Ag, energy and spending dominate Hinson’s Tama Co. town hall discussion

U.S. Rep. Ashley Hinson (R-Iowa) addresses the audience before taking questions during a town hall meeting at the Tama Civic Center on Aug. 22. PHOTO BY ROBERT MAHARRY

TAMA — U.S. Rep. Ashley Hinson (R-Iowa) made the rounds with a trio of stops in the southwest quadrant of her district last week Tuesday, August 22, and one of them was a town hall meeting at the Tama Civic Center, where she discussed government spending, agricultural issues, immigration and a host of other topics with a crowd of about 15 to 20 attendees over the lunch hour.

Hinson, who was first elected to federal office in 2020, kicked off the event with a recap of some of her recent activity in Washington, D.C. and the priorities she has been advocating for as a member of Congress. She was critical of government agencies paying rent on office spaces while their employees continue to work from home, and she also stressed the need to “hold China accountable,” highlighting a recent summit with two other members of Congress in the Tama County community of Dysart, where a Chinese national named Mo Hailong was caught attempting to steal seed technology from DuPont Pioneer and Monsanto.

“They’ve been doing it to us for decades,” she said.

Before opening up the floor, she also expressed her support for an “all of the above” energy strategy that includes biofuels. Although the first question, posed by Dave Walford of Grinnell, was actually about D.C. statehood (which Hinson opposes), the conversation quickly shifted back to more Iowa-centric matters like proposed legislation requiring country of origin labels on beef thanks to a question from Berleen Wobeter of rural Tama County.

“I have a policy of not committing to signing onto a bill until I have a full chance to review it because I think you would want me to do that,” Hinson said. “I work with Dusty (Johnson, a representative from South Dakota), so I’m happy to take a look at that.”

Harry Healey of Cedar Rapids asked about benefits for retired federal employees before another hot topic — government spending — came up in the form of a question from Ken Phillips of Grinnell, who said he supported the Freedom Caucus position of cutting expenditures and holding the government accountable.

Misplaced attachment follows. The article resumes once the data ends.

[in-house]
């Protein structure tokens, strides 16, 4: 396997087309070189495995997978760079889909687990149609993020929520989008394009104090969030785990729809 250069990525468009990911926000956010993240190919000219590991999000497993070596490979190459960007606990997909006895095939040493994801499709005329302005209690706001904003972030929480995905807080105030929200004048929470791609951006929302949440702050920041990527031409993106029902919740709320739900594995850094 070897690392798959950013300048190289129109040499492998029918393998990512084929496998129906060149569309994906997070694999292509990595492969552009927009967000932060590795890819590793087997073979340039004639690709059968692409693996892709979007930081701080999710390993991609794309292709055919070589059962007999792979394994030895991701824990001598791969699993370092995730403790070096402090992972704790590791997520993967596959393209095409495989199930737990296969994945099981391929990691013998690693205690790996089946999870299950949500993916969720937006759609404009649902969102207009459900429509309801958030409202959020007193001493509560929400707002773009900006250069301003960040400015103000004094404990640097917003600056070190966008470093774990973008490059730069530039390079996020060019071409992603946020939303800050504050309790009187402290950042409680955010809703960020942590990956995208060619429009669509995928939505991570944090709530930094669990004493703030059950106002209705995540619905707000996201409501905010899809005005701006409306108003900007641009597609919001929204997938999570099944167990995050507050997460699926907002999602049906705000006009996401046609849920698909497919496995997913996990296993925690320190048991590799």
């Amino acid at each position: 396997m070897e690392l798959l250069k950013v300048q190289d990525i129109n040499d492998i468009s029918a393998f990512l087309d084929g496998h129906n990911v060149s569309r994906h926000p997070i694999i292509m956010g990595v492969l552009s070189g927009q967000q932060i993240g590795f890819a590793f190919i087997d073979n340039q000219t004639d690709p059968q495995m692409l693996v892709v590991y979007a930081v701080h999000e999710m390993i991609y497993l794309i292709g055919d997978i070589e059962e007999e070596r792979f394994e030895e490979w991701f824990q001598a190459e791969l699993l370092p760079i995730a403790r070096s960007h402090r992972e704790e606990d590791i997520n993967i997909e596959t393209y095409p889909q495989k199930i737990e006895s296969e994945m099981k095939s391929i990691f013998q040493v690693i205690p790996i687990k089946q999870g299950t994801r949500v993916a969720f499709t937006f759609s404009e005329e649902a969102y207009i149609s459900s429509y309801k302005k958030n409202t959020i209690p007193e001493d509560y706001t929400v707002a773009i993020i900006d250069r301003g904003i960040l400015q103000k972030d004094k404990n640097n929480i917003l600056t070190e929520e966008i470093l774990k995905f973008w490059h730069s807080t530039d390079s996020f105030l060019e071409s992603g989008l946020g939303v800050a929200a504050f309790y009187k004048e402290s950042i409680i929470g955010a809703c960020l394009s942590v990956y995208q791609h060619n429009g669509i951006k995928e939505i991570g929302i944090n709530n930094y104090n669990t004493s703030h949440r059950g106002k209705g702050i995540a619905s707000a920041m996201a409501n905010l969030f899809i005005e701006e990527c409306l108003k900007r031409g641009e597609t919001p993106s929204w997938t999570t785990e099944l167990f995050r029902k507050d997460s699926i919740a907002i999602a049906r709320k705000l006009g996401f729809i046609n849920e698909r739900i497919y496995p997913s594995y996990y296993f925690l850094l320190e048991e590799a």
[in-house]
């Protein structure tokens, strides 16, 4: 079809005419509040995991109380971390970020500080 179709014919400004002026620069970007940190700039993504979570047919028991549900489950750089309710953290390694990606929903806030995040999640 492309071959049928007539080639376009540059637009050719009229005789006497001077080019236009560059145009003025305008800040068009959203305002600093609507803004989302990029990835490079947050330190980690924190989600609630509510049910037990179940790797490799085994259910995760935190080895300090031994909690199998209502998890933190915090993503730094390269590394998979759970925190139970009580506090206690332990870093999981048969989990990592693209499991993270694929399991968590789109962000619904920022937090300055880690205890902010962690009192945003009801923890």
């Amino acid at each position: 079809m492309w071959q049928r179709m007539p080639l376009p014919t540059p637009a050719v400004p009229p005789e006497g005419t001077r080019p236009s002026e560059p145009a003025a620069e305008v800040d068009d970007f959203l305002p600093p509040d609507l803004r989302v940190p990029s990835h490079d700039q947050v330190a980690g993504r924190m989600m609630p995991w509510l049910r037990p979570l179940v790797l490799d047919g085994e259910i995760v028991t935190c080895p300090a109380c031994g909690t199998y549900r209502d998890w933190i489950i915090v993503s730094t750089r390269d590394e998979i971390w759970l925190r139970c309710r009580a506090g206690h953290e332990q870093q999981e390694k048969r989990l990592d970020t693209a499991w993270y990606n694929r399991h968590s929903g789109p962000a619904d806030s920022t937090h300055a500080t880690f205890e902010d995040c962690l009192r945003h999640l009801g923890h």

Hinson responded that she did not favor any sort of a government shutdown but would continue, alongside her Republican colleagues, to find ways to make cuts. She added, however, that with the Democrats controlling the Senate and President Joe Biden in the White House, she didn’t expect to get everything she wanted.

“The reality of the situation that we’re in right now is that we obviously had to fight to even get the spending levels lower for next year, which I support. I think Congress does need to spend less money, and I think that we’ve done a good job of starting that process of reeling it in,” she said.

Dale Peterson of Tama shared concerns about immigrants who have entered the country illegally receiving government benefits, and that led Hinson to call for current Homeland Security Secretary Alejandro Mayorkas to either be impeached or resign.

“I think the real tragedy here is that President Biden has created a humanitarian disaster through his southern border policy,” Hinson said. “Maybe they want them, the same opportunities we all have, and I don’t fault anyone for that. What I think is a disaster here is that many of these people are coming into our country with nothing. They’re coming into our communities, and our communities are struggling to feed and clothe the people we have in our country.”